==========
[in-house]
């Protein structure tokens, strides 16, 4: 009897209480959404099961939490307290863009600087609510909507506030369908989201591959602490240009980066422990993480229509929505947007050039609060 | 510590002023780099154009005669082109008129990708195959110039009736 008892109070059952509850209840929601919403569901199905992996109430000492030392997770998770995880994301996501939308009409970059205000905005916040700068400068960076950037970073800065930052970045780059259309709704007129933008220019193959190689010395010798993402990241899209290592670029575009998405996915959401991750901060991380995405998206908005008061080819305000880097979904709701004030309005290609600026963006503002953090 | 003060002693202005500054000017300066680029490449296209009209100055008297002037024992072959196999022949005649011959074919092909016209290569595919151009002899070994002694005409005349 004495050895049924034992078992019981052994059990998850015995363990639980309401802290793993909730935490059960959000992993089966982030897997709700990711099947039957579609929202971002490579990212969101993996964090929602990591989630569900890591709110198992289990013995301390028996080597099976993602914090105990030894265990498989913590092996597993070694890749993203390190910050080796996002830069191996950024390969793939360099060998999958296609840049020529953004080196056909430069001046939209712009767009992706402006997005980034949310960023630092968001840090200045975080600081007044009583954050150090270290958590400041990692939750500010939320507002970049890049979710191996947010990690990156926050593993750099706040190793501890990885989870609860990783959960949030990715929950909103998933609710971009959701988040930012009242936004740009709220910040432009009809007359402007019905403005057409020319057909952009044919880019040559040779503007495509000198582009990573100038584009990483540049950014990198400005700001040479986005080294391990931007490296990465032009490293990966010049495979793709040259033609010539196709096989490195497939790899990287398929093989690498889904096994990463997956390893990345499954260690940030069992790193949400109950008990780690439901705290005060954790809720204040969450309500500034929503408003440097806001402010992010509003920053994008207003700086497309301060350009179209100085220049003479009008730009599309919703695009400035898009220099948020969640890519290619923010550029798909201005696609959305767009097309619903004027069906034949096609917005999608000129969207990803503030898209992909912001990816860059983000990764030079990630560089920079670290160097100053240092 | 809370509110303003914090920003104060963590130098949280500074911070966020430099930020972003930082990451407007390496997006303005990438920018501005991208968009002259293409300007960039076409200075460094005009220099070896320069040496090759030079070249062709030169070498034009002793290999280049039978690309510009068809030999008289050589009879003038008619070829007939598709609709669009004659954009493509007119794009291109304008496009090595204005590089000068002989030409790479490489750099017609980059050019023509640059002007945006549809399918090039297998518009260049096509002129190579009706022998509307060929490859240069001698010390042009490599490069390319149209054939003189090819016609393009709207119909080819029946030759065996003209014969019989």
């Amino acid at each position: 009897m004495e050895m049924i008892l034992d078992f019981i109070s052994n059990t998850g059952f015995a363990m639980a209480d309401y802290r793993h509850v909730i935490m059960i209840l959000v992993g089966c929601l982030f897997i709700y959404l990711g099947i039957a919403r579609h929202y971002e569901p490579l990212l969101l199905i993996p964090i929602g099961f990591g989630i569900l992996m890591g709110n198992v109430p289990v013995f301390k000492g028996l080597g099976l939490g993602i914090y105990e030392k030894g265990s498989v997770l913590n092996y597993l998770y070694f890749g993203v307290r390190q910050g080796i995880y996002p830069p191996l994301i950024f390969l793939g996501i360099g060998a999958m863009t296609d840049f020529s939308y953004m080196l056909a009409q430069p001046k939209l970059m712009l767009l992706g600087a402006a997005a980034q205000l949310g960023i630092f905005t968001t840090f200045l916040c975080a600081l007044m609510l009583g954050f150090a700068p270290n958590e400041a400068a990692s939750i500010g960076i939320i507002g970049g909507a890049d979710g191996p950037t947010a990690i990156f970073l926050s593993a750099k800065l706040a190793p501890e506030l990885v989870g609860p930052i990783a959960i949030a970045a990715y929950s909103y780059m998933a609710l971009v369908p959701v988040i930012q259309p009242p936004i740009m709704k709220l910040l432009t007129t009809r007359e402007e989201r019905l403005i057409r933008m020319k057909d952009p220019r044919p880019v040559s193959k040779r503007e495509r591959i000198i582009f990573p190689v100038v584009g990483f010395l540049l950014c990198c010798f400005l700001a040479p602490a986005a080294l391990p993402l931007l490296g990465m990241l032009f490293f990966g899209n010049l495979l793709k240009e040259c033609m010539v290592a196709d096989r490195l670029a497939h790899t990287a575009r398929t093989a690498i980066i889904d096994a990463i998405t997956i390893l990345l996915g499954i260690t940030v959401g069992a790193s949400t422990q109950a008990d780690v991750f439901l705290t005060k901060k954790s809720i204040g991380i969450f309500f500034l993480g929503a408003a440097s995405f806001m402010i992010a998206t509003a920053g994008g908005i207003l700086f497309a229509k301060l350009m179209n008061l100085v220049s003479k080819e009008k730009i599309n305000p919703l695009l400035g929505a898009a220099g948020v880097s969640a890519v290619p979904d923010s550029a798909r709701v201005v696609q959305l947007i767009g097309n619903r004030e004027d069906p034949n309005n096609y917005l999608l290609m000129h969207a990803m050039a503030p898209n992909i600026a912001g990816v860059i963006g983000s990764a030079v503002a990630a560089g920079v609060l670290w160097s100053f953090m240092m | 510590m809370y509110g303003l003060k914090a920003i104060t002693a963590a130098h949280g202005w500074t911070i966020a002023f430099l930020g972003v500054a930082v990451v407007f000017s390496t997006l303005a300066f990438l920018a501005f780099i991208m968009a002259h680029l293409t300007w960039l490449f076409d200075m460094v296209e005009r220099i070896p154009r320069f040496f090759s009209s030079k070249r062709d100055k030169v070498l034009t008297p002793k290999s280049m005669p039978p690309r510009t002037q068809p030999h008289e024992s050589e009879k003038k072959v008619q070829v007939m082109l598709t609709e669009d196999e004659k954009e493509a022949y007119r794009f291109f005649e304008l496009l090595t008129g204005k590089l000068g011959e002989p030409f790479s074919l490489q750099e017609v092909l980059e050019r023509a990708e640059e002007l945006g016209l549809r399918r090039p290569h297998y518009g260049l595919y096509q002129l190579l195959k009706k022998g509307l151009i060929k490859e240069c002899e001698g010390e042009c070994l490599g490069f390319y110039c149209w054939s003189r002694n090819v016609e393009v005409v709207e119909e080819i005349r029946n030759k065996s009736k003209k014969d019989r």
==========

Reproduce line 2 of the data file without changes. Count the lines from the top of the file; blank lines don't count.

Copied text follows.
């Protein structure tokens, strides 16, 4: 009897209480959404099961939490307290863009600087609510909507506030369908989201591959602490240009980066422990993480229509929505947007050039609060 | 510590002023780099154009005669082109008129990708195959110039009736 008892109070059952509850209840929601919403569901199905992996109430000492030392997770998770995880994301996501939308009409970059205000905005916040700068400068960076950037970073800065930052970045780059259309709704007129933008220019193959190689010395010798993402990241899209290592670029575009998405996915959401991750901060991380995405998206908005008061080819305000880097979904709701004030309005290609600026963006503002953090 | 003060002693202005500054000017300066680029490449296209009209100055008297002037024992072959196999022949005649011959074919092909016209290569595919151009002899070994002694005409005349 004495050895049924034992078992019981052994059990998850015995363990639980309401802290793993909730935490059960959000992993089966982030897997709700990711099947039957579609929202971002490579990212969101993996964090929602990591989630569900890591709110198992289990013995301390028996080597099976993602914090105990030894265990498989913590092996597993070694890749993203390190910050080796996002830069191996950024390969793939360099060998999958296609840049020529953004080196056909430069001046939209712009767009992706402006997005980034949310960023630092968001840090200045975080600081007044009583954050150090270290958590400041990692939750500010939320507002970049890049979710191996947010990690990156926050593993750099706040190793501890990885989870609860990783959960949030990715929950909103998933609710971009959701988040930012009242936004740009709220910040432009009809007359402007019905403005057409020319057909952009044919880019040559040779503007495509000198582009990573100038584009990483540049950014990198400005700001040479986005080294391990931007490296990465032009490293990966010049495979793709040259033609010539196709096989490195497939790899990287398929093989690498889904096994990463997956390893990345499954260690940030069992790193949400109950008990780690439901705290005060954790809720204040969450309500500034929503408003440097806001402010992010509003920053994008207003700086497309301060350009179209100085220049003479009008730009599309919703695009400035898009220099948020969640890519290619923010550029798909201005696609959305767009097309619903004027069906034949096609917005999608000129969207990803503030898209992909912001990816860059983000990764030079990630560089920079670290160097100053240092 | 809370509110303003914090920003104060963590130098949280500074911070966020430099930020972003930082990451407007390496997006303005990438920018501005991208968009002259293409300007960039076409200075460094005009220099070896320069040496090759030079070249062709030169070498034009002793290999280049039978690309510009068809030999008289050589009879003038008619070829007939598709609709669009004659954009493509007119794009291109304008496009090595204005590089000068002989030409790479490489750099017609980059050019023509640059002007945006549809399918090039297998518009260049096509002129190579009706022998509307060929490859240069001698010390042009490599490069390319149209054939003189090819016609393009709207119909080819029946030759065996003209014969019989």